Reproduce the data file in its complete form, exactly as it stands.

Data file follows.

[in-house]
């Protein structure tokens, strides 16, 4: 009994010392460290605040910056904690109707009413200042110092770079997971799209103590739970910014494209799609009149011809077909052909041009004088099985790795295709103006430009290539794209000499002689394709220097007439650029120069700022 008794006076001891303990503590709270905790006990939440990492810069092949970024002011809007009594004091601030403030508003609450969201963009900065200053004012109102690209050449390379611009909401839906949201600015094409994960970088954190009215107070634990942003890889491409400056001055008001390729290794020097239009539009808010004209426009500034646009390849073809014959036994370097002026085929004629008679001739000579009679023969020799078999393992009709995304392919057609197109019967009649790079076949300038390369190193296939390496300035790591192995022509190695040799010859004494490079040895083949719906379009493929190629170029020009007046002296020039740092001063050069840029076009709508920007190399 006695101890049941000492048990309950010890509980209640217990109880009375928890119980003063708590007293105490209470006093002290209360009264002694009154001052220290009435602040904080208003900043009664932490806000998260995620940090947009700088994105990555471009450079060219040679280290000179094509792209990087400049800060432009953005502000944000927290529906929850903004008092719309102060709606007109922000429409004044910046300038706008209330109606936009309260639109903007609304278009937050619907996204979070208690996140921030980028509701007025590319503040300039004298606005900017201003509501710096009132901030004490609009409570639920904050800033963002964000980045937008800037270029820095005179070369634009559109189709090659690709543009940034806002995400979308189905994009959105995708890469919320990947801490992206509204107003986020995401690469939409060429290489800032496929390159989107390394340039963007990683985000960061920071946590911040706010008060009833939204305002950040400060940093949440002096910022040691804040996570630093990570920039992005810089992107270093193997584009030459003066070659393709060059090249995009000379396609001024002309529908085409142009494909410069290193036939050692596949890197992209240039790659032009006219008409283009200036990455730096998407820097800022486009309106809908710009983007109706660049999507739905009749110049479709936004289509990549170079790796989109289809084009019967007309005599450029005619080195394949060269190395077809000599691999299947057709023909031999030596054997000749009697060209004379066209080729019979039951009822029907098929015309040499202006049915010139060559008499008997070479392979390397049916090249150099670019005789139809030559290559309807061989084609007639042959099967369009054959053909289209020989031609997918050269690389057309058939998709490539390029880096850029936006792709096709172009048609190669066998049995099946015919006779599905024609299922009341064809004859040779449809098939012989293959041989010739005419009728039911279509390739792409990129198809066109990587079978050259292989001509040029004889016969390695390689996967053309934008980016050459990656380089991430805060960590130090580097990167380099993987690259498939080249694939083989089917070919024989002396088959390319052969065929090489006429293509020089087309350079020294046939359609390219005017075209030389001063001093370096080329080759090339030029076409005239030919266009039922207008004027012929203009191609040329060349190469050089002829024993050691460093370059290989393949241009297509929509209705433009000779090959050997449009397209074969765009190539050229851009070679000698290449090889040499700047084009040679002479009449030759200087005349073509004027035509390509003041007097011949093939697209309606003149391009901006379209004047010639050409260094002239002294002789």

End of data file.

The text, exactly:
[in-house]
């Protein structure tokens, strides 16, 4: 009994010392460290605040910056904690109707009413200042110092770079997971799209103590739970910014494209799609009149011809077909052909041009004088099985790795295709103006430009290539794209000499002689394709220097007439650029120069700022 008794006076001891303990503590709270905790006990939440990492810069092949970024002011809007009594004091601030403030508003609450969201963009900065200053004012109102690209050449390379611009909401839906949201600015094409994960970088954190009215107070634990942003890889491409400056001055008001390729290794020097239009539009808010004209426009500034646009390849073809014959036994370097002026085929004629008679001739000579009679023969020799078999393992009709995304392919057609197109019967009649790079076949300038390369190193296939390496300035790591192995022509190695040799010859004494490079040895083949719906379009493929190629170029020009007046002296020039740092001063050069840029076009709508920007190399 006695101890049941000492048990309950010890509980209640217990109880009375928890119980003063708590007293105490209470006093002290209360009264002694009154001052220290009435602040904080208003900043009664932490806000998260995620940090947009700088994105990555471009450079060219040679280290000179094509792209990087400049800060432009953005502000944000927290529906929850903004008092719309102060709606007109922000429409004044910046300038706008209330109606936009309260639109903007609304278009937050619907996204979070208690996140921030980028509701007025590319503040300039004298606005900017201003509501710096009132901030004490609009409570639920904050800033963002964000980045937008800037270029820095005179070369634009559109189709090659690709543009940034806002995400979308189905994009959105995708890469919320990947801490992206509204107003986020995401690469939409060429290489800032496929390159989107390394340039963007990683985000960061920071946590911040706010008060009833939204305002950040400060940093949440002096910022040691804040996570630093990570920039992005810089992107270093193997584009030459003066070659393709060059090249995009000379396609001024002309529908085409142009494909410069290193036939050692596949890197992209240039790659032009006219008409283009200036990455730096998407820097800022486009309106809908710009983007109706660049999507739905009749110049479709936004289509990549170079790796989109289809084009019967007309005599450029005619080195394949060269190395077809000599691999299947057709023909031999030596054997000749009697060209004379066209080729019979039951009822029907098929015309040499202006049915010139060559008499008997070479392979390397049916090249150099670019005789139809030559290559309807061989084609007639042959099967369009054959053909289209020989031609997918050269690389057309058939998709490539390029880096850029936006792709096709172009048609190669066998049995099946015919006779599905024609299922009341064809004859040779449809098939012989293959041989010739005419009728039911279509390739792409990129198809066109990587079978050259292989001509040029004889016969390695390689996967053309934008980016050459990656380089991430805060960590130090580097990167380099993987690259498939080249694939083989089917070919024989002396088959390319052969065929090489006429293509020089087309350079020294046939359609390219005017075209030389001063001093370096080329080759090339030029076409005239030919266009039922207008004027012929203009191609040329060349190469050089002829024993050691460093370059290989393949241009297509929509209705433009000779090959050997449009397209074969765009190539050229851009070679000698290449090889040499700047084009040679002479009449030759200087005349073509004027035509390509003041007097011949093939697209309606003149391009901006379209004047010639050409260094002239002294002789």